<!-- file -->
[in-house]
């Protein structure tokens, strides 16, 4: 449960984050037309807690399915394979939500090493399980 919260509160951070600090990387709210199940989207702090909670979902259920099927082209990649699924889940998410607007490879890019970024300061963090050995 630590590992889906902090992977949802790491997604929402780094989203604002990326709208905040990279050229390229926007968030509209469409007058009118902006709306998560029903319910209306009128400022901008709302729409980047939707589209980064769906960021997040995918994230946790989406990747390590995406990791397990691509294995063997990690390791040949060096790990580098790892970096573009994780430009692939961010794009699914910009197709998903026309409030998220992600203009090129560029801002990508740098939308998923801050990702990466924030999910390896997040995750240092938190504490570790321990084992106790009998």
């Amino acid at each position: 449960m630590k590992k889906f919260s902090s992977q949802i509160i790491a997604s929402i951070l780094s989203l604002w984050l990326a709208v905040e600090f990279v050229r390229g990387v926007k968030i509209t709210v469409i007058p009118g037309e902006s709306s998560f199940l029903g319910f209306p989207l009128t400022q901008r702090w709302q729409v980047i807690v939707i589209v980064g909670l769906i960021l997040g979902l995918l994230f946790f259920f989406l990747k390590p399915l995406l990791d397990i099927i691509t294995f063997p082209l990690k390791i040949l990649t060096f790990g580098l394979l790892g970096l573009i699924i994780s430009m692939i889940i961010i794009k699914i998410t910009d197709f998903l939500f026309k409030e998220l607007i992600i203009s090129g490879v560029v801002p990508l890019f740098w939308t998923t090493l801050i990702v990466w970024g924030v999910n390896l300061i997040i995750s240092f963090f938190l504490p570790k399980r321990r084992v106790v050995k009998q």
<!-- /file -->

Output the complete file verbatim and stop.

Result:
[in-house]
């Protein structure tokens, strides 16, 4: 449960984050037309807690399915394979939500090493399980 919260509160951070600090990387709210199940989207702090909670979902259920099927082209990649699924889940998410607007490879890019970024300061963090050995 630590590992889906902090992977949802790491997604929402780094989203604002990326709208905040990279050229390229926007968030509209469409007058009118902006709306998560029903319910209306009128400022901008709302729409980047939707589209980064769906960021997040995918994230946790989406990747390590995406990791397990691509294995063997990690390791040949060096790990580098790892970096573009994780430009692939961010794009699914910009197709998903026309409030998220992600203009090129560029801002990508740098939308998923801050990702990466924030999910390896997040995750240092938190504490570790321990084992106790009998």
């Amino acid at each position: 449960m630590k590992k889906f919260s902090s992977q949802i509160i790491a997604s929402i951070l780094s989203l604002w984050l990326a709208v905040e600090f990279v050229r390229g990387v926007k968030i509209t709210v469409i007058p009118g037309e902006s709306s998560f199940l029903g319910f209306p989207l009128t400022q901008r702090w709302q729409v980047i807690v939707i589209v980064g909670l769906i960021l997040g979902l995918l994230f946790f259920f989406l990747k390590p399915l995406l990791d397990i099927i691509t294995f063997p082209l990690k390791i040949l990649t060096f790990g580098l394979l790892g970096l573009i699924i994780s430009m692939i889940i961010i794009k699914i998410t910009d197709f998903l939500f026309k409030e998220l607007i992600i203009s090129g490879v560029v801002p990508l890019f740098w939308t998923t090493l801050i990702v990466w970024g924030v999910n390896l300061i997040i995750s240092f963090f938190l504490p570790k399980r321990r084992v106790v050995k009998q």